Actually the computer science foundation is separate, the two courses intersect at the Mathematics module but Computer Scientists do 3 computing related modules + a study skills module (which is a bit of a yawn fest) as well rather than Physics/Biology/Chemistry.
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    (Original post by JDHarding92)
    I did the computing science foundation year, but the maths modules are taught with all foundation science students. I can honestly say that it was the best maths teaching I have ever had. The lecturer I had for both maths modules I did was so funny and enthusiastic. And it really makes a difference as I got a D at A Level, but 82% and 85% in my maths modules at UEA, with some of the content in the second maths module being further maths which I would have never previously even considered learning.
    Thanks for your input mate.

    I haven't done any maths for five years, will I be alright or should I start looking over stuff now? I've actually started getting my friend who did economics to start going over all the basic maths i've forgotten.
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    (Original post by Jakelee)
    Thanks for your input mate.

    I haven't done any maths for five years, will I be alright or should I start looking over stuff now? I've actually started getting my friend who did economics to start going over all the basic maths i've forgotten.
    There are a number of mathematics modules at varying difficulty levels on the foundation course, though to be fair even OB91+OB92 the harder two started off really slow.

    Here are the syllabuses from last year to give you an idea of what they cover.
    https://www.uea.ac.uk/polopoly_fs/1.173474!0B9110.pdf
    https://www.uea.ac.uk/polopoly_fs/1.173477!0B9211.pdf
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    (Original post by ExcessNeo)
    There are a number of mathematics modules at varying difficulty levels on the foundation course, though to be fair even OB91+OB92 the harder two started off really slow.

    Here are the syllabuses from last year to give you an idea of what they cover.
    https://www.uea.ac.uk/polopoly_fs/1.173474!0B9110.pdf
    https://www.uea.ac.uk/polopoly_fs/1.173477!0B9211.pdf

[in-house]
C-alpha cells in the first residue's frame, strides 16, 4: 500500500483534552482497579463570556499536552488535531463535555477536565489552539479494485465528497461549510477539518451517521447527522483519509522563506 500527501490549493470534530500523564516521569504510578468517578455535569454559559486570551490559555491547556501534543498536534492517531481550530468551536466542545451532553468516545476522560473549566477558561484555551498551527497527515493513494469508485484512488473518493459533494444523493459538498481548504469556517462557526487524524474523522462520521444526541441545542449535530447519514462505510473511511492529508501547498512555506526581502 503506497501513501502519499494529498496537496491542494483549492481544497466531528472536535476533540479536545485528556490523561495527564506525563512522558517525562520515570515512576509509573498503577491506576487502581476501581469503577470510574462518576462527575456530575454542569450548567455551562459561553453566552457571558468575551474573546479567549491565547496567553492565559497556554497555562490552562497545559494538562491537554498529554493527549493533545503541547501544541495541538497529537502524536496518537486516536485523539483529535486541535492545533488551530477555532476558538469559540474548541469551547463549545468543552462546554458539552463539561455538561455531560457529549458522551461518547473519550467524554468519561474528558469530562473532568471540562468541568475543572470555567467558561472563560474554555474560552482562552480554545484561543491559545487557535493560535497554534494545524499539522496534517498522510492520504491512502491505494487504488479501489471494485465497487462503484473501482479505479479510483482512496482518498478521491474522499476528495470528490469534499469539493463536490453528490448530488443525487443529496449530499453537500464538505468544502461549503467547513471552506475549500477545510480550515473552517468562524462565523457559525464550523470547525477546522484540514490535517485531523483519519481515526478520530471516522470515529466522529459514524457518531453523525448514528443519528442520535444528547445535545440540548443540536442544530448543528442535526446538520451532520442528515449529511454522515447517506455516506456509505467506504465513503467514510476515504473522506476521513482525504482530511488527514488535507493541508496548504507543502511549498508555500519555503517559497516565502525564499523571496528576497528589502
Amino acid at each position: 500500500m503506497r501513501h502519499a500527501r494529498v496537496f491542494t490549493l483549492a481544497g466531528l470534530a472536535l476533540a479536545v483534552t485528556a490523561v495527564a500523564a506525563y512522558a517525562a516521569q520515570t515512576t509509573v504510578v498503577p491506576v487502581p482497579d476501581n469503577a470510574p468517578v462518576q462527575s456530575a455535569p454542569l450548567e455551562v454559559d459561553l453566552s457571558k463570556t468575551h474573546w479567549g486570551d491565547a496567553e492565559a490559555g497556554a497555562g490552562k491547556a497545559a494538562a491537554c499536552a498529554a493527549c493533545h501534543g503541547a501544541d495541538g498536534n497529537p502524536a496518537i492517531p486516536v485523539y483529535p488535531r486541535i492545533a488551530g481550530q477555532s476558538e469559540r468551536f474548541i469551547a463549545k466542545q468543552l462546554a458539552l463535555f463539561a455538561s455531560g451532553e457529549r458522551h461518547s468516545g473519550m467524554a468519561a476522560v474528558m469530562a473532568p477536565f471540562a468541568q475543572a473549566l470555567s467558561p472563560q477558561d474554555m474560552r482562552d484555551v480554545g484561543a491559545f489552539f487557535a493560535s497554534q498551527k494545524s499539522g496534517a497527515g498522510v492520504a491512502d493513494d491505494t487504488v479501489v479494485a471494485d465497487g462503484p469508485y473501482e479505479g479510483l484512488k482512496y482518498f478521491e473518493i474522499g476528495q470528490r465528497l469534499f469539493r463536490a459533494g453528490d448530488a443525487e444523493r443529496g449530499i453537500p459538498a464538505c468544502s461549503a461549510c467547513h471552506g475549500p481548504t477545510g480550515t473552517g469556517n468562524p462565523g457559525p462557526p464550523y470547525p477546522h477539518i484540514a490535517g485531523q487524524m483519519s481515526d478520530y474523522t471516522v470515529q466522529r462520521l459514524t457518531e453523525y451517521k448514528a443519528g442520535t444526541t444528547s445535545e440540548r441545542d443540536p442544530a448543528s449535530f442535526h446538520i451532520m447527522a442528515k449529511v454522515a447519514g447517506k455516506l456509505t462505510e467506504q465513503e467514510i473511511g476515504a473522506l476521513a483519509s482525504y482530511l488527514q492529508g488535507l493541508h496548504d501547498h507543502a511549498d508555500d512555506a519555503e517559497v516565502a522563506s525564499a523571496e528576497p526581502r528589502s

Wow, cheers man, where did you find that on the website, would be interesting to look at the other maths ones and also the other subjects.

    Unfortunately I can't rep you because I already have done so recently.
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    Those were on the school of maths syllabus page, unfortunately I haven't been able to find the other ones as they are under the school of chemistry and their syllabus might be on portal which is only accessible to students enrolled in the module.
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    Yeah I did OB91 and OB92. You can literally start with any level of maths (I think the first part of the first lecture was literally on adding and subtracting) but it progresses REALLY fast onto some further maths stuff towards the end of OB92. So if you've not done maths for a while you need to do a fair bit of work outside of lectures. But there is so much help provided. As long as you put in the effort, your maths will be of a really good standard when you finish. I got so much out of it.
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    (Original post by JDHarding92)
    Yeah I did OB91 and OB92. You can literally start with any level of maths (I think the first part of the first lecture was literally on adding and subtracting) but it progresses REALLY fast onto some further maths stuff towards the end of OB92. So if you've not done maths for a while you need to do a fair bit of work outside of lectures. But there is so much help provided. As long as you put in the effort, your maths will be of a really good standard when you finish. I got so much out of it.
    Nice one, do you know the mathematics module requirement to follow onto the MPharm course?